Ross: The joyful responsibility of raising the next generation
Any of you who are grandfathers or grandmothers know how delightful it is to babysit a two- or three-year-old who is just learning about the world. Everything is new to them. The way they learn and imitate puts AI to shame.
But I have to say it gives me a kind of stage fright. I don’t want to make a mistake.
I’ve been in front of a lot of audiences, but when the audience is a grandchild – there is this sense that any of these moments could be the thing they remember about Grandpa.
And I know exactly why I feel this way – it’s because I have one of those memories about my grandpa.
Grandpa loved to clown around and make up stories about us kids and how he met grandma after being injured in World War I (apparently, she was the most beautiful nurse he ever saw – we never knew if any of it was true.)
… but the memory that sticks in my mind wasn’t a war story, it was a little trick he showed me. Grandpa Ross was an immigrant from Italy who could fix anything – used to fix radios for his boss.
And I remember him sitting in an armchair in our living room one afternoon, and he takes a small flashlight battery, a miniature light bulb, and a couple of wires, and he presses the wire to the battery and the bulb lights up.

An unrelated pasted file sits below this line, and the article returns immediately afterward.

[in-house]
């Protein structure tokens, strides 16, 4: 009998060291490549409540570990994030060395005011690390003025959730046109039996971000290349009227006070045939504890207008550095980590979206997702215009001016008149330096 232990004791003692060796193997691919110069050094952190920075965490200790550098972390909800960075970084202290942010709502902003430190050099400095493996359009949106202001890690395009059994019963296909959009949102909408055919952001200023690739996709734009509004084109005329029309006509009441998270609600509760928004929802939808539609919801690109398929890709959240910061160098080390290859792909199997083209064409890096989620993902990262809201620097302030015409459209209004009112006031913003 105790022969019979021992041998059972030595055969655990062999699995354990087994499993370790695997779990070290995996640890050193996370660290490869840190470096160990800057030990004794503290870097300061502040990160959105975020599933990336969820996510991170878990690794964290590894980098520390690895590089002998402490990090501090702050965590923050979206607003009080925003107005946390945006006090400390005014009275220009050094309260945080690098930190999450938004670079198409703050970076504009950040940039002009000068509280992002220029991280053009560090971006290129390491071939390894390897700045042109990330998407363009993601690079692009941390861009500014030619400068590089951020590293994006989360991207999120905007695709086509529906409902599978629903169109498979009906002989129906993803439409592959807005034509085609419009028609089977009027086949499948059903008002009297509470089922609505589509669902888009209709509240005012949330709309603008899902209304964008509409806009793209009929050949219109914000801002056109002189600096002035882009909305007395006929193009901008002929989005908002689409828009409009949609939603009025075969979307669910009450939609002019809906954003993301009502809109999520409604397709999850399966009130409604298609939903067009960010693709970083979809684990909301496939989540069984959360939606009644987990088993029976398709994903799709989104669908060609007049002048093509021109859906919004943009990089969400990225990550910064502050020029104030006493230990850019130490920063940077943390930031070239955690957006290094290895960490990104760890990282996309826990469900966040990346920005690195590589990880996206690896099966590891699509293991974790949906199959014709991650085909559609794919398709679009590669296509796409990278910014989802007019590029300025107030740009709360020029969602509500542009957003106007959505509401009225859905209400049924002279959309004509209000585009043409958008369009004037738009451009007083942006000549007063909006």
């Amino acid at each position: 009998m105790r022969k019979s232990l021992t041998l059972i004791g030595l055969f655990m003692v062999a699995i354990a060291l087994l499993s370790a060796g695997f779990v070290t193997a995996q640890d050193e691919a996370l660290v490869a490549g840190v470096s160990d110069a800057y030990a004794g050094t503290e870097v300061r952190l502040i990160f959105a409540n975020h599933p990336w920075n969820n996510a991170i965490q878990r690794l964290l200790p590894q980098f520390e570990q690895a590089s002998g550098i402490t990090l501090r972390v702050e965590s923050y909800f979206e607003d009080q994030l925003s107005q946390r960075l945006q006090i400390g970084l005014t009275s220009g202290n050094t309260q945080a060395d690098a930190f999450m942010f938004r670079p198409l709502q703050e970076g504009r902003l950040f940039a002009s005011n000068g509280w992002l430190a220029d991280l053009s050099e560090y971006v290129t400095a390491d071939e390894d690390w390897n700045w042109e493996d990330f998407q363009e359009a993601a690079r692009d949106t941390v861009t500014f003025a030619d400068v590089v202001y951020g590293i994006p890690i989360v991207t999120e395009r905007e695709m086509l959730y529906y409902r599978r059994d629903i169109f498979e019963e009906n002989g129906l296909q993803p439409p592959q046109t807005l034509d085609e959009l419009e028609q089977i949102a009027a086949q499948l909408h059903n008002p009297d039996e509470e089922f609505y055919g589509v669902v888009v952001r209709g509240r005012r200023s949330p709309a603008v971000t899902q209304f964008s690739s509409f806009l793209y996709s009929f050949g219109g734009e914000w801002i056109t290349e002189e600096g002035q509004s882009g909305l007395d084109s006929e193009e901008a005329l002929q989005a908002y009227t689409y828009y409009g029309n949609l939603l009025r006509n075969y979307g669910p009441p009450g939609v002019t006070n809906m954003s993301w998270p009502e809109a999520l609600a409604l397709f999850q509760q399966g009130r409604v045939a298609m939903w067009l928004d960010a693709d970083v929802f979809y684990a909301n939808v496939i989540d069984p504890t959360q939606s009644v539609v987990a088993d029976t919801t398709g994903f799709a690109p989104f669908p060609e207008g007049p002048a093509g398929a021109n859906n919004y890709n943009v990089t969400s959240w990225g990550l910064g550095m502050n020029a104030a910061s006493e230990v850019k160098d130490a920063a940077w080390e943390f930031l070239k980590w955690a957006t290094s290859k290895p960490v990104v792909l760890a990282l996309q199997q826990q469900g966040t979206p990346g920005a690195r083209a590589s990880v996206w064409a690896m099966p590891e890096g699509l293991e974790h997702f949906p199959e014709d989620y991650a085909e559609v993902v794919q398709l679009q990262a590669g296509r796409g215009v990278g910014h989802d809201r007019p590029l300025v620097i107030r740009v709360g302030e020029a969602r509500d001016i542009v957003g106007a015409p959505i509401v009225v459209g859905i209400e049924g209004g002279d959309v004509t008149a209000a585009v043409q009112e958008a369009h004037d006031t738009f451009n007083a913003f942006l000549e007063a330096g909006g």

And then he says you do it.
And just like that – all I wanted to do was play with electricity. He taught me how to solder, we built an intercom, and I learned how to send sound over a wire – and boom. Here I am.
Hence the stage fright when I play with the two-year-old. I worry that some little game, or some grandpa trick, could be the thing that determines her path forever!
Her favorite game right now is leading me out to the car, climbing on my lap, grabbing the steering wheel, and pretending we’re driving to Fred Meyer. I don’t think she’s ever actually been to Fred Meyer… but that’s where she wants to go. What does it mean? Will she be driving for Door Dash in 20 years? Managing a Fred Meyer? Designing cars? What seeds am I planting?
It’s a little scary. It’s an awesome responsibility!
So just to cover all the bases, I’ve also taught her that the first thing you do after the seat belt is turn on the radio and press the 97.3 button.
Just in case she needs a fallback career.
By the way, in case you’re wondering, I tried the light bulb trick with her… she didn’t care. She just took my finger and said “Papa Go Driving.” I’ll try again when she’s 3.
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